SEOUL – The son of a Japanese woman abducted by North Korea in the 1970s was among the group of nine defectors recently sent from Laos back to the reclusive country, a South Korean newspaper reported Thursday.
Quoting diplomatic sources, the Donga Ilbo said the nine men and women were captured in Laos, where they arrived via China, and sent back to North Korea. One was reported as the son of Kyoko Matsumoto, who disappeared at age 29 and whom Tokyo officially designated as an abductee of North Korea.
Chief Cabinet Secretary Yoshihide Suga told a news conference Thursday that the government was trying to verify the report with the cooperation of the other nations involved.
Matsumoto vanished after leaving her home in Yonago, Tottori Prefecture, on the Sea of Japan coast on the night of Oct. 21, 1977. In November 2006, the government added her to the official list of abductees, but Pyongyang has denied she ever entered North Korea.
The sources said there was information Matsumoto had a son in his mid-20s and that he could have been the 23-year-old man in the group of defectors, according to the Donga Ilbo, which said South Korea was also trying to verify the information.
“I’m surprised to hear that (she) had a son,” said Hajime Matsumoto, 66, an older brother of Kyoko Matsumoto.
He said he got a call from the government saying it was trying to verify the information.
A North Korean source, meanwhile, said a missionary who helped the defectors get out of North Korea did not believe the child of a Japanese abductee was among the nine, who were initially reported to be “orphans.” The source threw doubt on the abductee claim, saying, “The activities of Japanese abductees and their family members are strictly controlled (in the North), so I doubt that they are even capable of trying to defect.”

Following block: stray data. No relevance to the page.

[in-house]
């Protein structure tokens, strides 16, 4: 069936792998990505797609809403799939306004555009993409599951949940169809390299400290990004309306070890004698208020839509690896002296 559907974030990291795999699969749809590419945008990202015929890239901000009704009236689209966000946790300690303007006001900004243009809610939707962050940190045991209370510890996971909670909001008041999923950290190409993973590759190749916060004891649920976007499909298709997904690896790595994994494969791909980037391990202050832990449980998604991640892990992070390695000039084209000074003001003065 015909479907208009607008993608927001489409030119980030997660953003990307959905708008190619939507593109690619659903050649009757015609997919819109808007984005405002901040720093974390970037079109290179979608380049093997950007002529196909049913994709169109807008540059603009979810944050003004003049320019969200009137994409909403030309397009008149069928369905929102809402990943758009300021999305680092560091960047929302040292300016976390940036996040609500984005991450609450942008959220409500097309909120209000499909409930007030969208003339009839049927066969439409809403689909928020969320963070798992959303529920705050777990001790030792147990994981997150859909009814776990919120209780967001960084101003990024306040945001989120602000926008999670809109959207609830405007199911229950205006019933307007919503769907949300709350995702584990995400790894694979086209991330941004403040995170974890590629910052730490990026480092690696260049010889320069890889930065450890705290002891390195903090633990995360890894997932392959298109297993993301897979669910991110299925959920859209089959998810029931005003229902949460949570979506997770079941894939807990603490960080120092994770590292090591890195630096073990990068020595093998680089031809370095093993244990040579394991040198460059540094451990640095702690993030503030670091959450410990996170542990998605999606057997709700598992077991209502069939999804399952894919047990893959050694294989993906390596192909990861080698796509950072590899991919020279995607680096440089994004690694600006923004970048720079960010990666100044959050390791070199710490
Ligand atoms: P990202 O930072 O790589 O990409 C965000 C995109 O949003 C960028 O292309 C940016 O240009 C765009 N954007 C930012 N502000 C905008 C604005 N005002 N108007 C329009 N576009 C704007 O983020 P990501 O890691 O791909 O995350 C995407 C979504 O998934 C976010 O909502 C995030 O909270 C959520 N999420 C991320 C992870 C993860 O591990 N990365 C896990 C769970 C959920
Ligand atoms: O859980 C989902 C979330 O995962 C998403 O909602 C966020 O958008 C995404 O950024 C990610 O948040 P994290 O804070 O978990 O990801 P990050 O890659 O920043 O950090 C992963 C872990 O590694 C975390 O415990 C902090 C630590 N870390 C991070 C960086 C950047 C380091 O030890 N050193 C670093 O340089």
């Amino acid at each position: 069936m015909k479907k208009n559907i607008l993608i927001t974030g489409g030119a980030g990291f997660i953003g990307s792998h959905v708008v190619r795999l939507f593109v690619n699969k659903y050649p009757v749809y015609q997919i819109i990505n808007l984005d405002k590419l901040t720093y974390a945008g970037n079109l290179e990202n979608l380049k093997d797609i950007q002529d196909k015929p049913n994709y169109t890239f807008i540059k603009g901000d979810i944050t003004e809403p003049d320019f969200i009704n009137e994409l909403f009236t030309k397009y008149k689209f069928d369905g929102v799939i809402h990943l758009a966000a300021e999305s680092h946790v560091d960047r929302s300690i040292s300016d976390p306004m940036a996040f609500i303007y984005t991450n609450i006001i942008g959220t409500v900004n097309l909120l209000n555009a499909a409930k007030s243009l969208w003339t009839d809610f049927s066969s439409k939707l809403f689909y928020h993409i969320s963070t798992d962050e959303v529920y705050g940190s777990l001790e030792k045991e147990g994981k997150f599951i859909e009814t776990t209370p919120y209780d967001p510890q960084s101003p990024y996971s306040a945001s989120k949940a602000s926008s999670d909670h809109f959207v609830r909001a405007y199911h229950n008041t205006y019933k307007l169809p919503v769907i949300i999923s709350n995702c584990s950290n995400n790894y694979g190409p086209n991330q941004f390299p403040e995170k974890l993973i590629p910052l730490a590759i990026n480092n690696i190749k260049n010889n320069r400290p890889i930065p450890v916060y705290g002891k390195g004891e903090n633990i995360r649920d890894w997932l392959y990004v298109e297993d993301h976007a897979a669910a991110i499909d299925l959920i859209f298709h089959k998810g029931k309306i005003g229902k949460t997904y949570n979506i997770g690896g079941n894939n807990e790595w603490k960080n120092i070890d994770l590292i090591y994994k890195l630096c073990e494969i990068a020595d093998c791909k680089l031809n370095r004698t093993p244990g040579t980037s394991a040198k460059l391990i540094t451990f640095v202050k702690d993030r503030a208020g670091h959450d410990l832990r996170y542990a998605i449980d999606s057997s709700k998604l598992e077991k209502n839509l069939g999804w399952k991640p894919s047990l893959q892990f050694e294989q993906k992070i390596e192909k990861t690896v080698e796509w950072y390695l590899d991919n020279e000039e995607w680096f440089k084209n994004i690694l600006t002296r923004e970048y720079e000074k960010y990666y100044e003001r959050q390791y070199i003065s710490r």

The report said speculation that an important person was among the nine spread when they were flown back from Laos under escort of North Korean authorities. Few defectors in the past have been returned by plane.
According to the report, a missionary who helped the defectors get out of North Korea said they were detained by authorities in northern Laos on May 10.
Although the Laotian authorities had told them that Laos would send them to South Korea, it held them until flying them Monday to Kunming, China. From there they are believed to have been taken to Beijing and then to Pyongyang on Tuesday aboard an Air Koryo flight, the report said.
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